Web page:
To ensure there is a common understanding of: why the project is needed, the expected benefits and risks; the timescales and costs; the scope; the major products; quality requirements and standards; how issues and risks will be identified and managed; how progress will be monitored and controlled; who will make decisions and when; how baselines will be controlled; who needs information, the format, and timing; and how the project applies business policies, methods, and guidance.
All this information forms the project initiation documentation (PID).
This process starts after the project board takes the decision to authorize initiation.
Compile the information needed for the project board to authorize the project. This is done in the form of the project initiation documentation.
The project initiation documentation contains:
- Elements from the project brief (project definition and project approach).
- Full business case – (derived from the outline version) containing details of timescales, costs, benefits and risks.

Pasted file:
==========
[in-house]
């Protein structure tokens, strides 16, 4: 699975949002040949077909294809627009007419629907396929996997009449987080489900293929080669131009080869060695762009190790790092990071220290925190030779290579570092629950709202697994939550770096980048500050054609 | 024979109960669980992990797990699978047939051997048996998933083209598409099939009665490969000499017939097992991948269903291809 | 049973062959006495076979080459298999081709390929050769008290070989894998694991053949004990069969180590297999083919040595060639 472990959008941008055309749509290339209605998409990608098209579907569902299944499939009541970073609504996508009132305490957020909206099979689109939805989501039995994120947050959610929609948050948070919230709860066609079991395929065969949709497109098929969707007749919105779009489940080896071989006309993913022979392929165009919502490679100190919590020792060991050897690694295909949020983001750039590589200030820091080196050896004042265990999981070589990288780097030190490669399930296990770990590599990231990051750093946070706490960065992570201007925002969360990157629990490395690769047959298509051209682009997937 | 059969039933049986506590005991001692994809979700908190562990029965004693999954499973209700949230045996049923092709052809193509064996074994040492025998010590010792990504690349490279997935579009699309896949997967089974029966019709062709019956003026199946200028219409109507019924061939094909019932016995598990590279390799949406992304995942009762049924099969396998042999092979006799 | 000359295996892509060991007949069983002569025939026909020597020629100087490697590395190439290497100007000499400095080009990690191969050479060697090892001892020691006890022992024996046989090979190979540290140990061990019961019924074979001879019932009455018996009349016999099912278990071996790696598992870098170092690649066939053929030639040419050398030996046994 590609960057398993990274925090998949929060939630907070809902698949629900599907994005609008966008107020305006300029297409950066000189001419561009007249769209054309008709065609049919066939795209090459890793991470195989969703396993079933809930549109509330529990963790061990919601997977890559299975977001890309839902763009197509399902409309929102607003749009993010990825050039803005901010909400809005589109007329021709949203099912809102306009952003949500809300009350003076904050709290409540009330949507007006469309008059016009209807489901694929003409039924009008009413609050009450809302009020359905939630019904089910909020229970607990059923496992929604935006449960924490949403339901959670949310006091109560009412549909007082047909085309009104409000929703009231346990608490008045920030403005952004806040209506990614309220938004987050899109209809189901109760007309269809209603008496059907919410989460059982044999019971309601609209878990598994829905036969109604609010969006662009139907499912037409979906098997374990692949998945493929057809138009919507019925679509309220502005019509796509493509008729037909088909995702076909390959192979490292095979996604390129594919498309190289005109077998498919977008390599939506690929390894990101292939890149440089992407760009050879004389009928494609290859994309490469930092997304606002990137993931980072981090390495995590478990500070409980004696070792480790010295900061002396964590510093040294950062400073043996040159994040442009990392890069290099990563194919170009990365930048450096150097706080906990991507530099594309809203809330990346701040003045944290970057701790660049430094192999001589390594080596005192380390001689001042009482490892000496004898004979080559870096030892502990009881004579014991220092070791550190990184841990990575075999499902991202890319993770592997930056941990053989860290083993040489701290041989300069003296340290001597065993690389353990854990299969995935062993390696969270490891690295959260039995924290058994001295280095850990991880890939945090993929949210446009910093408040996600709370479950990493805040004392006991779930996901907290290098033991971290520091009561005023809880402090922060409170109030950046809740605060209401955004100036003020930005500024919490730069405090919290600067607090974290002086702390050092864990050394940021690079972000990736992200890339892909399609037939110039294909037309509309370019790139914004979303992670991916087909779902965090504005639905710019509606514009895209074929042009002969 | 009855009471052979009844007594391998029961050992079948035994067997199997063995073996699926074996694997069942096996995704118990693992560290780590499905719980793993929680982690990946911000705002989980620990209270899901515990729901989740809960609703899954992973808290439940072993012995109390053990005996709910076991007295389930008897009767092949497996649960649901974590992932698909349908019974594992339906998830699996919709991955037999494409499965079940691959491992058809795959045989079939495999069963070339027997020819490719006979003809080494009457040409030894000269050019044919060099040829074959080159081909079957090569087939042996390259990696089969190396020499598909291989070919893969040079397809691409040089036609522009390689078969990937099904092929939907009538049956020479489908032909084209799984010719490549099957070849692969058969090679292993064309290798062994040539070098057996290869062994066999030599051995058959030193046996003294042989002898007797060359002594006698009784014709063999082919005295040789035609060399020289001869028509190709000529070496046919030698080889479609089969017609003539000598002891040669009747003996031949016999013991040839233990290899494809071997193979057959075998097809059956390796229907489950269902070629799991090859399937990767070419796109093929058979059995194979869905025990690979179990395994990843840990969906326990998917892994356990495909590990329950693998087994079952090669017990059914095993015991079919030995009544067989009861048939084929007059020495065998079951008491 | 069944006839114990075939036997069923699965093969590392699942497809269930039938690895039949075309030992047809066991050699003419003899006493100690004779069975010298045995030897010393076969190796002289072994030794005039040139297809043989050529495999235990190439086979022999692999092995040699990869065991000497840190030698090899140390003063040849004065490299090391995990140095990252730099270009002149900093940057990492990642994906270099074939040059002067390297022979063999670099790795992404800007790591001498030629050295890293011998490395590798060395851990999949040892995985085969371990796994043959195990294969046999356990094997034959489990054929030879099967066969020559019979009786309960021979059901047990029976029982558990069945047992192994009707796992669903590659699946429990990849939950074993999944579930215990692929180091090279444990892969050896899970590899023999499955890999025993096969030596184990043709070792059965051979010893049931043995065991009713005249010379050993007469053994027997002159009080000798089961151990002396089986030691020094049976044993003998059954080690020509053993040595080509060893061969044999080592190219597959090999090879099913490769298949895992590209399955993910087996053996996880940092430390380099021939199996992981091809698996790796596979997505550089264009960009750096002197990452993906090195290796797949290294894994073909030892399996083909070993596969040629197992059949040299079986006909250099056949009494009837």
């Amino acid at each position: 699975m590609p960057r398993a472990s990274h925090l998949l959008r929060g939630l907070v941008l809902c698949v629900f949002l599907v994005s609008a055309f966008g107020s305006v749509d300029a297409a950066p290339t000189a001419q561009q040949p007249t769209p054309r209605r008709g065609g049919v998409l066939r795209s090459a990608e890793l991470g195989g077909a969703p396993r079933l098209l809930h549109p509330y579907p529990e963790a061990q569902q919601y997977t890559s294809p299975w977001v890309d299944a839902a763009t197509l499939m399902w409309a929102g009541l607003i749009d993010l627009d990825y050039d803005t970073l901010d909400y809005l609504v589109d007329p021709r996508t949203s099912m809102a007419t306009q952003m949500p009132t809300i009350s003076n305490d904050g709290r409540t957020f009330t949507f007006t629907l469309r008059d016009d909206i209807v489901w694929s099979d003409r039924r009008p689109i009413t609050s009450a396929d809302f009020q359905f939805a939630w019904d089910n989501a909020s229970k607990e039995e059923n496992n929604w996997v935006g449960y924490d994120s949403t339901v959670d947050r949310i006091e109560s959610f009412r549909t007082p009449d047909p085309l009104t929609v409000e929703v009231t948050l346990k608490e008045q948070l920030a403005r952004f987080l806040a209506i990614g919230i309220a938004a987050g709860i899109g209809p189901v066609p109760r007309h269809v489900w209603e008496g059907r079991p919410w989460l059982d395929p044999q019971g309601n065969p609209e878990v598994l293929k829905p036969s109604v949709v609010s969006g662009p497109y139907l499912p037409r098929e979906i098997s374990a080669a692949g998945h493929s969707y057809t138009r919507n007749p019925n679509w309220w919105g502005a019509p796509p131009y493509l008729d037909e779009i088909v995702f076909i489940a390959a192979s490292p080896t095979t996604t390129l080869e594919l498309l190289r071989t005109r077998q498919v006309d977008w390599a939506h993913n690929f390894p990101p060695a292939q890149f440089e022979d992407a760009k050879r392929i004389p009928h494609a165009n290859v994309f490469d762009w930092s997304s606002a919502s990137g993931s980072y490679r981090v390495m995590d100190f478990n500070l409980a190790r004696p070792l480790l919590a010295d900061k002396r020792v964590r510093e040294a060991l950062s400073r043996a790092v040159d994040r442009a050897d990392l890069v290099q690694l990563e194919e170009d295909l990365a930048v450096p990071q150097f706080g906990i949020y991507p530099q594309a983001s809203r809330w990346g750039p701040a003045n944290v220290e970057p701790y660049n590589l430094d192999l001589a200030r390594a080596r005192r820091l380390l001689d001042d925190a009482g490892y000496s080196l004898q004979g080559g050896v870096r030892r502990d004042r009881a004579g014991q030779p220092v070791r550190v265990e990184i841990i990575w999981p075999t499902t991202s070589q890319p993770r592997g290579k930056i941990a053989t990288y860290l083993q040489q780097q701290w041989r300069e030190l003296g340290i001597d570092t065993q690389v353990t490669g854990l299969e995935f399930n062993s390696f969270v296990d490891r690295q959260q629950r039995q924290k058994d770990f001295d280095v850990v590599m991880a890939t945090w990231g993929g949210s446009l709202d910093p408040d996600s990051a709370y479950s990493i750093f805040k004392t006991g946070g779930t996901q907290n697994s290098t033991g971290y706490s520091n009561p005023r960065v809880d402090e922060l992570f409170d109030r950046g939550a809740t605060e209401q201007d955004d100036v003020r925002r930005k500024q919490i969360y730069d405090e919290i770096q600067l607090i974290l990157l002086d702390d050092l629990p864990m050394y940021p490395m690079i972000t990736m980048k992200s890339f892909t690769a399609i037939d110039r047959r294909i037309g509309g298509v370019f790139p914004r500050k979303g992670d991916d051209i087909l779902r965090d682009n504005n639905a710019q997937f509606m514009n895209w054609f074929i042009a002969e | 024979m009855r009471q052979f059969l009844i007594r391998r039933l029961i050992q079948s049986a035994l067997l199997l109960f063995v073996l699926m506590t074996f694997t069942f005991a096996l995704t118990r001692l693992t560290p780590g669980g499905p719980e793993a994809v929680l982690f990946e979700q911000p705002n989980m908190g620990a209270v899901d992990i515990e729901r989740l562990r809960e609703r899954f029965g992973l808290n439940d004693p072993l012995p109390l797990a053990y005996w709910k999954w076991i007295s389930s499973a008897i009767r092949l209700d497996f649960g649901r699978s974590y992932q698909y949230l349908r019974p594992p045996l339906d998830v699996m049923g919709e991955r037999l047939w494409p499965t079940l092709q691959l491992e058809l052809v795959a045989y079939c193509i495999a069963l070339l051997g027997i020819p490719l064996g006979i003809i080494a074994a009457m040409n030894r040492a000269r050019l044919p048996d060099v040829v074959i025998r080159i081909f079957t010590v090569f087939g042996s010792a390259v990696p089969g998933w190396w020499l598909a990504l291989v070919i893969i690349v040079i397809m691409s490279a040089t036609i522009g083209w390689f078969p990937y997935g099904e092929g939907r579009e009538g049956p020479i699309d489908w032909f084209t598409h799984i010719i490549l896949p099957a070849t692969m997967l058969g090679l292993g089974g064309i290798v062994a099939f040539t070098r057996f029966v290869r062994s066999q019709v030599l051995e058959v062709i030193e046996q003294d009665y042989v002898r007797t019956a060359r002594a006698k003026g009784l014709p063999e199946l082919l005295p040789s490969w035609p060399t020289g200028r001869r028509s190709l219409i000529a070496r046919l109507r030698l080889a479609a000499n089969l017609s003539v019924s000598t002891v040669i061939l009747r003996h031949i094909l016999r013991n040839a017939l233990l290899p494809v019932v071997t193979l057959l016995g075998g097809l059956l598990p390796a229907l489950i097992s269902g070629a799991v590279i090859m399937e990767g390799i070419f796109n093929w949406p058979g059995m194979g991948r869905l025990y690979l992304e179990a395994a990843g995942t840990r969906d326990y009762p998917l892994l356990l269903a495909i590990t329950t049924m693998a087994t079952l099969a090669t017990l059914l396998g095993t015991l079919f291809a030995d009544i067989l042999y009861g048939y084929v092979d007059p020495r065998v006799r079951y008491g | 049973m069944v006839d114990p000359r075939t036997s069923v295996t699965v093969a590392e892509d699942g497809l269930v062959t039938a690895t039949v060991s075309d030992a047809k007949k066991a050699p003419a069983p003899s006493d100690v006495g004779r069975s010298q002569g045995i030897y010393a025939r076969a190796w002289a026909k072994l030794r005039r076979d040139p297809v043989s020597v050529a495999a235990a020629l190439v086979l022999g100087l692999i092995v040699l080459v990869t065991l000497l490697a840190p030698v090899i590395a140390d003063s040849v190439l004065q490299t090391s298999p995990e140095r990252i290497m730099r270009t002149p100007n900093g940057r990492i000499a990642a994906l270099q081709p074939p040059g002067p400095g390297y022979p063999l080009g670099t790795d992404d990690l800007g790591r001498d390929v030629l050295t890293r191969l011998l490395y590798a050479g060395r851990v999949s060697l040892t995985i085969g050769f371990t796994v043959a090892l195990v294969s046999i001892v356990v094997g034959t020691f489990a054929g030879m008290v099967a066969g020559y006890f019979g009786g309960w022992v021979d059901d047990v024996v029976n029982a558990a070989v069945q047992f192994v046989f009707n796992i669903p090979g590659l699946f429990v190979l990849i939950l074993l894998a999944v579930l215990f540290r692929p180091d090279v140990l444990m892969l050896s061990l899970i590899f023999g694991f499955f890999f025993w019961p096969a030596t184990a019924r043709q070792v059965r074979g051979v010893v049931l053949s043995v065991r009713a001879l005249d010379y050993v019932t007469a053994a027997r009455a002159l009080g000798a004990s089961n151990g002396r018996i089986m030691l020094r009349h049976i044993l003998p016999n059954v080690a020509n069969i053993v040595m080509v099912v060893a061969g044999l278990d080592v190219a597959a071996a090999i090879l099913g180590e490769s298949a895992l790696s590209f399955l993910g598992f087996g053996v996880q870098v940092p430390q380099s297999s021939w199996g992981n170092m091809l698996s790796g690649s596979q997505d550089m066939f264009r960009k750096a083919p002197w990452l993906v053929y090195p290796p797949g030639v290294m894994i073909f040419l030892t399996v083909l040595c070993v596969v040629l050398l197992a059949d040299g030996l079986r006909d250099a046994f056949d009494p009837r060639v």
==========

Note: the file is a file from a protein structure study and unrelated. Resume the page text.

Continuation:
- Project management team structure and role descriptions
- Management approaches – procedures, techniques, and standards to be applied and the responsibilities for: change management, benefits management, commercial management, communication management, data management, issue management, quality management, risk management, and sustainability management.
- Project plan – describing how and when the project’s objectives will be achieved. It shows the major products, activities, resources, and people required on the project; provides a baseline against which to monitor the project’s progress.
- Tailoring of PRINCE2 – a summary of how PRINCE2 is tailored for the project.